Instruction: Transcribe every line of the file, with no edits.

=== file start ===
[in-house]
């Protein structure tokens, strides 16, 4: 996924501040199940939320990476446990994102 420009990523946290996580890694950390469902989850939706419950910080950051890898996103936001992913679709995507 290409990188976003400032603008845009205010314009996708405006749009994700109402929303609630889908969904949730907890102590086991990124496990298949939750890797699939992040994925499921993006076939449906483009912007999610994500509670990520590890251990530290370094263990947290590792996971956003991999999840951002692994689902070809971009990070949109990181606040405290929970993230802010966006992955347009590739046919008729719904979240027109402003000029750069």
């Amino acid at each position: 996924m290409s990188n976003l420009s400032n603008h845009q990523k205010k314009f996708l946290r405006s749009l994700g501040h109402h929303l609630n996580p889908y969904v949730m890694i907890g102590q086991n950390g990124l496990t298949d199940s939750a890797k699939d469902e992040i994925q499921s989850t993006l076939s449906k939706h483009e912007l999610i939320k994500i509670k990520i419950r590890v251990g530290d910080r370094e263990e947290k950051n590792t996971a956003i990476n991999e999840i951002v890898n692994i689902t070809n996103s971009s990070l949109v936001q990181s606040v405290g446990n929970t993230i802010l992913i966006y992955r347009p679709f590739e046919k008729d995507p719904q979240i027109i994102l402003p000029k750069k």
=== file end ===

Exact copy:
[in-house]
């Protein structure tokens, strides 16, 4: 996924501040199940939320990476446990994102 420009990523946290996580890694950390469902989850939706419950910080950051890898996103936001992913679709995507 290409990188976003400032603008845009205010314009996708405006749009994700109402929303609630889908969904949730907890102590086991990124496990298949939750890797699939992040994925499921993006076939449906483009912007999610994500509670990520590890251990530290370094263990947290590792996971956003991999999840951002692994689902070809971009990070949109990181606040405290929970993230802010966006992955347009590739046919008729719904979240027109402003000029750069």
């Amino acid at each position: 996924m290409s990188n976003l420009s400032n603008h845009q990523k205010k314009f996708l946290r405006s749009l994700g501040h109402h929303l609630n996580p889908y969904v949730m890694i907890g102590q086991n950390g990124l496990t298949d199940s939750a890797k699939d469902e992040i994925q499921s989850t993006l076939s449906k939706h483009e912007l999610i939320k994500i509670k990520i419950r590890v251990g530290d910080r370094e263990e947290k950051n590792t996971a956003i990476n991999e999840i951002v890898n692994i689902t070809n996103s971009s990070l949109v936001q990181s606040v405290g446990n929970t993230i802010l992913i966006y992955r347009p679709f590739e046919k008729d995507p719904q979240i027109i994102l402003p000029k750069k």